Лаура Хиер

Очень плохоПлохоУдовлетворительноХорошоОтлично (22 голосов, средний бал: 4,59 из 5)

Лаура Хиер (Кыргызстан)

С 9 лет пишу стихи. С 13 прозу. Это мое первое участие в литературном конкурсе. Более 6 лет прожила в Пекине и в данный момент пишу роман о любви, разных культурах, студенческой жизни за рубежом. Получаю степень магистра в Дипломатической академии, работаю в нескольких разных направлениях, в том числе шеф-редактором молодежного журнала.
«Novel-writing is like living in two parallel universes at once: you are inside the story, and you are in reality at the same time. And it really takes time to learn how to balance easily on the edge of these two worlds».




It was a hot and unbearably humid July afternoon in Beijing. The color of the swaying leaves was gleaming in the sun. People on the street were slowly trailing home. Summer lethargy and laziness were soaring in the air. He, as usual, was late to pick me up after work. It is funny that he, who is in a hurry, always arrives late. That day was not an exception either. I was walking unhurriedly down and looking at the small European-style cafes mixed with Chinese eateries on the other side of the road. At the furthest end of the street, I saw a low, white building with a blue roof. When I came across, the wooden door was opened from inside and I heard “Welcome, senorita”. How could it be that I never saw this place before? It was a simply decorated, but cozy restaurant with long blue benches, photos of Flamenco dancers on the white walls and windows overlooking a small floral patio. Next to me was standing affable waiter in a white shirt. Except him and tanned skin guitarist, my eyes did not find any other people. They let me choose one of the small tables and gave a menu. I felt like I was transported to an absolutely different atmosphere, as if there was Europe but not China outside the windows.

“What can I drink here?” I asked.

“I would like to recommend you a white sangria. It is a perfect choice in summer.” Said the dark haired waiter with a slight Spanish accent.

When he came back, I was asked several questions about my preferences in food and occupation in Beijing. Still feeling summer heat I was greedily sipping my drink and distinctly felt how much this middle aged Spanish waiter wanted to talk to me. It seemed to be hard for him to speak in English, so I switched to Chinese.

“Sorry, – he smiled, – I do not speak any Chinese.”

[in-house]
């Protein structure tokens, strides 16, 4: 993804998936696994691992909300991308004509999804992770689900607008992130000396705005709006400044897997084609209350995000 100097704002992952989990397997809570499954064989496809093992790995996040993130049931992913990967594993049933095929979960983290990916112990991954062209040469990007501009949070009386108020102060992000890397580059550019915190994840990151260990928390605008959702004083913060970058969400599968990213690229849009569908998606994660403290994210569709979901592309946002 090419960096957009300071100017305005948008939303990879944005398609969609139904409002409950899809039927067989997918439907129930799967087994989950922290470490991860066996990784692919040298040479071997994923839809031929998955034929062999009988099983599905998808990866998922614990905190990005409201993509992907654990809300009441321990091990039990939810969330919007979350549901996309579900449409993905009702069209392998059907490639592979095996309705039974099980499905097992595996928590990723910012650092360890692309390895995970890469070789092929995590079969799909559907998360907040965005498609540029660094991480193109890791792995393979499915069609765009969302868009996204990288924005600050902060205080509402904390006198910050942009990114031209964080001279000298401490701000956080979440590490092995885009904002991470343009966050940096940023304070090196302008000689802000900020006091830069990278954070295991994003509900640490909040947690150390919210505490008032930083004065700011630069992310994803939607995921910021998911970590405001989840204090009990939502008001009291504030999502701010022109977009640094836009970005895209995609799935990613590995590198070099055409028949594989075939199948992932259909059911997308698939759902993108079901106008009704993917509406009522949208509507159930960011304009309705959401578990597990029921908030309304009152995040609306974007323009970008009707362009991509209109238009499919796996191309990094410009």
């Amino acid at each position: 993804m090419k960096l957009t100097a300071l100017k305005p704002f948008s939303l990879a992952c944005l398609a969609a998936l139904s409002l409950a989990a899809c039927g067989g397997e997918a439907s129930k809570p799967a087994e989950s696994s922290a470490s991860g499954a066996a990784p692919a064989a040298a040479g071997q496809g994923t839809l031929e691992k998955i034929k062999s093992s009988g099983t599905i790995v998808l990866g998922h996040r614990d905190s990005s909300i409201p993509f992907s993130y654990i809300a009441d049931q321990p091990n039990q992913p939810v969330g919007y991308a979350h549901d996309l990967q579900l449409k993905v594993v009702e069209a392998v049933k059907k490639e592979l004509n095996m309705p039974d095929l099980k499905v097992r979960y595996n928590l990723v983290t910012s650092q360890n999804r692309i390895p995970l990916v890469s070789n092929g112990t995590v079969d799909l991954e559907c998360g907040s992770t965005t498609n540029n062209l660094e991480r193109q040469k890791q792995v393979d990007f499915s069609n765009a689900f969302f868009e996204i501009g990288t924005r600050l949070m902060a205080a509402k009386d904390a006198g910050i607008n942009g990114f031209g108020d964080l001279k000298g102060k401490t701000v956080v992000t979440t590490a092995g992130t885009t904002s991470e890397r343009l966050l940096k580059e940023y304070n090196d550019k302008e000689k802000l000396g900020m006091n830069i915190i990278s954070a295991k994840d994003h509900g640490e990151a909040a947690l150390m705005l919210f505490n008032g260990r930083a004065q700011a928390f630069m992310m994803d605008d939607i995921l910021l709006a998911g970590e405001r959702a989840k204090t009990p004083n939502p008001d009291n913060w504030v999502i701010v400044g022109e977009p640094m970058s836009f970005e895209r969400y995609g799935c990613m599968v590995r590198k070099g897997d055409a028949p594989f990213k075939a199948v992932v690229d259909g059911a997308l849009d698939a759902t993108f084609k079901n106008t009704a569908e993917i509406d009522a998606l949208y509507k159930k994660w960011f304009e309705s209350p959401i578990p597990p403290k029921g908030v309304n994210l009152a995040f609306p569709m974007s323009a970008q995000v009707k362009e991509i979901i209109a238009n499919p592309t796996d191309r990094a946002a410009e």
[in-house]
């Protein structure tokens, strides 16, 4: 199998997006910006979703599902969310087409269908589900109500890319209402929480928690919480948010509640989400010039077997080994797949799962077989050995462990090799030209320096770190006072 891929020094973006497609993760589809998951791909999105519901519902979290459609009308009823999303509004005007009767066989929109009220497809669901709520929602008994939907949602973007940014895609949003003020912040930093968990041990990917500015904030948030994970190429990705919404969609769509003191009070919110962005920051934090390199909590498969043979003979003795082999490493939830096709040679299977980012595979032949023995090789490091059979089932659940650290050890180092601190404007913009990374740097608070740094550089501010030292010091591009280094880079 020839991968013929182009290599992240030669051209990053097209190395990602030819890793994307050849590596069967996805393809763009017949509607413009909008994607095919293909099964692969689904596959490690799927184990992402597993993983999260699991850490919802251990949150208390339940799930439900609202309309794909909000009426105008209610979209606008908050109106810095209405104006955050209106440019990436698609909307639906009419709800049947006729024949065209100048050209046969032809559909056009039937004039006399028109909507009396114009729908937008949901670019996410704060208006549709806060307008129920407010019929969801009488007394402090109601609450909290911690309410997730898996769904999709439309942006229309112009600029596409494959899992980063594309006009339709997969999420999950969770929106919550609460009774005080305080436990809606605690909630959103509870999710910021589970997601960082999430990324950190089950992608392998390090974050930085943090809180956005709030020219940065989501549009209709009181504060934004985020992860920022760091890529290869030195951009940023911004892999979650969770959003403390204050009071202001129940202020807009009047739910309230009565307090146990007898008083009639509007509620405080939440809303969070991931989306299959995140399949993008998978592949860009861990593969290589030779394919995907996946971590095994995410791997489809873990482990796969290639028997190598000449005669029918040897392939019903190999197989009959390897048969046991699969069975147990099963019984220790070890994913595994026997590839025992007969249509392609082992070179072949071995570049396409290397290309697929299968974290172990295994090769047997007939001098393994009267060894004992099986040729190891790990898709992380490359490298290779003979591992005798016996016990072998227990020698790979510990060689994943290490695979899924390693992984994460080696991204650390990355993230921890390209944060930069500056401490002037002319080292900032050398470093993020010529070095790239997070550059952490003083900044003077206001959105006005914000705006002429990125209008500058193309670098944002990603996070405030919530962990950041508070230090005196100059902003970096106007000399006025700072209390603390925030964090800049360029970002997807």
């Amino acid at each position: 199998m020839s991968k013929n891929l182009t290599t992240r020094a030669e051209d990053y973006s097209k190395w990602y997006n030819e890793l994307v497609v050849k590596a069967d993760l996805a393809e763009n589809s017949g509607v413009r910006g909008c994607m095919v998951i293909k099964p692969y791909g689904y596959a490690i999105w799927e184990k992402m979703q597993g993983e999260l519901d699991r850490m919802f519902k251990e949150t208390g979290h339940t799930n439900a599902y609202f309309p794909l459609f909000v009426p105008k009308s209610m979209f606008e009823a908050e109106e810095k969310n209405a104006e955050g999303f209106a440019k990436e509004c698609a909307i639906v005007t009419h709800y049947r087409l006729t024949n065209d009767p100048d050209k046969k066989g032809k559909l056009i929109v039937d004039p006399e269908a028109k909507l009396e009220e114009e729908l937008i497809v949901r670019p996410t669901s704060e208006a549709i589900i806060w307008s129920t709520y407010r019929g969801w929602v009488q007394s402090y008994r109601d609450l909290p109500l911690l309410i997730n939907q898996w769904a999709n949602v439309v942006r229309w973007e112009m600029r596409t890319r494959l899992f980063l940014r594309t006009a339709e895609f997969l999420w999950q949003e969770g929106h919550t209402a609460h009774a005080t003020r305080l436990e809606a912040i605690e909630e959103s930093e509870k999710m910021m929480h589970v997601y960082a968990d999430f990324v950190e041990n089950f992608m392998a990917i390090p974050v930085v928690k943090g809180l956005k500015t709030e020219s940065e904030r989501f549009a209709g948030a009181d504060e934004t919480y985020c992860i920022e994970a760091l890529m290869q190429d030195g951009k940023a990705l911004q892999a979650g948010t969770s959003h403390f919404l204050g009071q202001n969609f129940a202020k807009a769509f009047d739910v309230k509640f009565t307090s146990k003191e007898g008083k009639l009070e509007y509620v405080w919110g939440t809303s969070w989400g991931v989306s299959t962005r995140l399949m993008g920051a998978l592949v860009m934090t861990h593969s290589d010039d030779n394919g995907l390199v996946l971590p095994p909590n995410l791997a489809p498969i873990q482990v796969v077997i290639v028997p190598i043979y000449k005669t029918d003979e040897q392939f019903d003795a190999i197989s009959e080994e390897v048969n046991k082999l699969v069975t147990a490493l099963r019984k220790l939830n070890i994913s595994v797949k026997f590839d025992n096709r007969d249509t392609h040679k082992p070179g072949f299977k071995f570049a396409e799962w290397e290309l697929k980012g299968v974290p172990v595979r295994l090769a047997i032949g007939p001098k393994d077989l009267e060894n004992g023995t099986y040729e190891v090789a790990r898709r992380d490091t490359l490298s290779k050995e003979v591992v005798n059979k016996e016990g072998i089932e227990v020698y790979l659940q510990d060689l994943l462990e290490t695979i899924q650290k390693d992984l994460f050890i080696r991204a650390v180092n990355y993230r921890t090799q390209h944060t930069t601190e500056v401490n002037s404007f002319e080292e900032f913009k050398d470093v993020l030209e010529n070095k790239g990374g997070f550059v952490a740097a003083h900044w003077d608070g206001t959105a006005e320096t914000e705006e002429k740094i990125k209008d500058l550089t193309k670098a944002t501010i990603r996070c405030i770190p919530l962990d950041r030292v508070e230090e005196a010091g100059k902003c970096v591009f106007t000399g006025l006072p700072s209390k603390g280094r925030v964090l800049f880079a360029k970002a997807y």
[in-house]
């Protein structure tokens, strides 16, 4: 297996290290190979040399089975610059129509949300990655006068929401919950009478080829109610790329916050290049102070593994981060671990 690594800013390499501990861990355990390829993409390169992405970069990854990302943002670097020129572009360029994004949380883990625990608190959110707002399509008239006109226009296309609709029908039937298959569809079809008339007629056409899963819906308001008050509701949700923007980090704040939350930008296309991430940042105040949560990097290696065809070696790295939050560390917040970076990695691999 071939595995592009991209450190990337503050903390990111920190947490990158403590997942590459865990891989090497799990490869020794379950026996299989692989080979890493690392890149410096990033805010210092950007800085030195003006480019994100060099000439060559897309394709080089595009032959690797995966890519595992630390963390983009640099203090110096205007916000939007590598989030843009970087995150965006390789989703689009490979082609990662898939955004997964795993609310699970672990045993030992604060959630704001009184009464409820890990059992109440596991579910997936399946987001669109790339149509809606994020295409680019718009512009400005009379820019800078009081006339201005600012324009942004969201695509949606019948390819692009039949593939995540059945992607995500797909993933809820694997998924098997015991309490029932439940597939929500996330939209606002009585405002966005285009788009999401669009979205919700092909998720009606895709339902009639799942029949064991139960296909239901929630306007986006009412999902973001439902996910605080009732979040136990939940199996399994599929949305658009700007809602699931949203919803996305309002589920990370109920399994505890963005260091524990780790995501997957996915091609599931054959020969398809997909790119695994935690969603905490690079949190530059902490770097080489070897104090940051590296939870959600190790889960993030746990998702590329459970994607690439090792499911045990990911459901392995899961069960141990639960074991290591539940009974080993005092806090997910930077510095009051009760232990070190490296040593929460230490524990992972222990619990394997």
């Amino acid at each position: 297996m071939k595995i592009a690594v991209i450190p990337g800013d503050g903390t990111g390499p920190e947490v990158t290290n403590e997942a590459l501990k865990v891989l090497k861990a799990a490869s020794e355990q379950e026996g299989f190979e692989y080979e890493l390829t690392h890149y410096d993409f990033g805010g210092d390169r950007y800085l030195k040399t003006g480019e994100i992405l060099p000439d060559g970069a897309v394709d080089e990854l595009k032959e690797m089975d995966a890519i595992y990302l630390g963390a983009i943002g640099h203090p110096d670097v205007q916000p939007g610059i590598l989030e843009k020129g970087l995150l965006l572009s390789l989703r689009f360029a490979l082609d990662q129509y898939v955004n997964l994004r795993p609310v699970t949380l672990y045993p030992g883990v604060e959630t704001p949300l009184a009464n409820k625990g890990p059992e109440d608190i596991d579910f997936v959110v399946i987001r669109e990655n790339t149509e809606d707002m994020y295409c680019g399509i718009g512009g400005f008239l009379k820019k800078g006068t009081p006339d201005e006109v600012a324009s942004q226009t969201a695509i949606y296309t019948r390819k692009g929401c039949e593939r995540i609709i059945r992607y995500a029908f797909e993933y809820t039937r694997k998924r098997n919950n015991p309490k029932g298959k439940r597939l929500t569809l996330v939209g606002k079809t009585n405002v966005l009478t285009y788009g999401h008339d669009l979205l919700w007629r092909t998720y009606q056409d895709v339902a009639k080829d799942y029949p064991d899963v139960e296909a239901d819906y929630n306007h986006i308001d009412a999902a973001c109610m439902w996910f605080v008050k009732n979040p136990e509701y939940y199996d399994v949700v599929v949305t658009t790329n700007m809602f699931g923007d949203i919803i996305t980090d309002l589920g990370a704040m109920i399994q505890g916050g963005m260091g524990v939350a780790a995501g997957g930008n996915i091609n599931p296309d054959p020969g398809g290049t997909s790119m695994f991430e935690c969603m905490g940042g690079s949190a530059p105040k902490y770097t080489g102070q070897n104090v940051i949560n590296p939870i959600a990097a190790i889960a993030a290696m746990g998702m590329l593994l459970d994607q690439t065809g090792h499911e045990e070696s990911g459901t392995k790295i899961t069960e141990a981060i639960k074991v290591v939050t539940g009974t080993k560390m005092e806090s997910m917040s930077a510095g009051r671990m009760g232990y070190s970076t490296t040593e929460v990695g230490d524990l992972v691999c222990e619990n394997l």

Nevertheless our dialog continued and we understood each other mostly by gestures and facial expressions. When we came across the question of my home country, the waiter was suddenly delightfully surprised and said in perfect Russian:

“Kyrgyzstan, Central Asia! You should have told me earlier.”

“A Spanish who speaks fluent Russian in China and knows about Kyrgyzstan. How did that happen?”

“Well, when I was in my early twenties I was studying in Saint Petersburg. There I had a girlfriend from Kyrgyzstan.”

I smiled. Now I understood his desire to talk to me. Who knows, maybe I reminded him of that girl. At that moment I got a call from my boyfriend and explained him how to get to the restaurant. His voice took me back to reality. I heard Chinese speech from outside and saw characters on my phone. Sadness filled my heart and penetrated into the veins throughout the body when I thought that he would leave for Australia very soon. With his departure, there will be one more painful farewell in my life and one more empty chair in my soul.

The waiter brought crispy bread topped with crab and basil.

“Can I ask you something,” – I said.

He nodded.

“What did you like the most about your Central Asian girlfriend?”

“I guess it was obedience and inner power. She was strong enough to never give up and solve her problems without any help but at the same time she was fully obedient and let me make decisions for her life.”

The blue entrance door was opened again and I saw my boyfriend. A smile lit up my face as I saw his kind eyes. We met last year at the end of September. And this pair of green eyes was the first thing I saw when entered crowded party at a new Vietnamese restaurant. Now he looked closer – as if he became an inseparable part of me. He sat down at my table and gently touched both of my hands. A slight smile ran across the waiter’s face. Later he brought us seafood paella and did not try to talk to me again. But while I was talking to my boyfriend, his two words – obedience and power – were stuck in my head. I understood that after my French boyfriend would leave China for Australia I would probably never meet him again. And that is why for him I should be more than just an obedient and strong Kyrgyz girl he met in China. I should give him more precious memories which he would hide somewhere deep inside his heart.

The world became so small. It is easy to travel now. It is easy to meet hundreds of new people and then forget their faces very soon. The only thing people will definitely remember is how you made them feel once. I touched my boyfriend’s hand and looked deeply in his eyes.  “I feel that our goodbye will never be said.”  He knew what I meant. His fingers filled the distance between mine. I could not be selfish with him. I should have let him go without leaving any promises. I should have let him pursue his dream. But for a fraction of time I pretended that our fairytale had just started in this big theatre called Beijing and we would find new secret places where with a taste of Italian pasta, Japanese tempura, French croissants or Kyrgyz beshbarmak, we would enjoy again and again this interlacement of our cultures.

When we were about to leave the restaurant, I turned my head to waiter and asked:

“But what happened to your girlfriend?”

He smiled and said:

“She left for Australia.”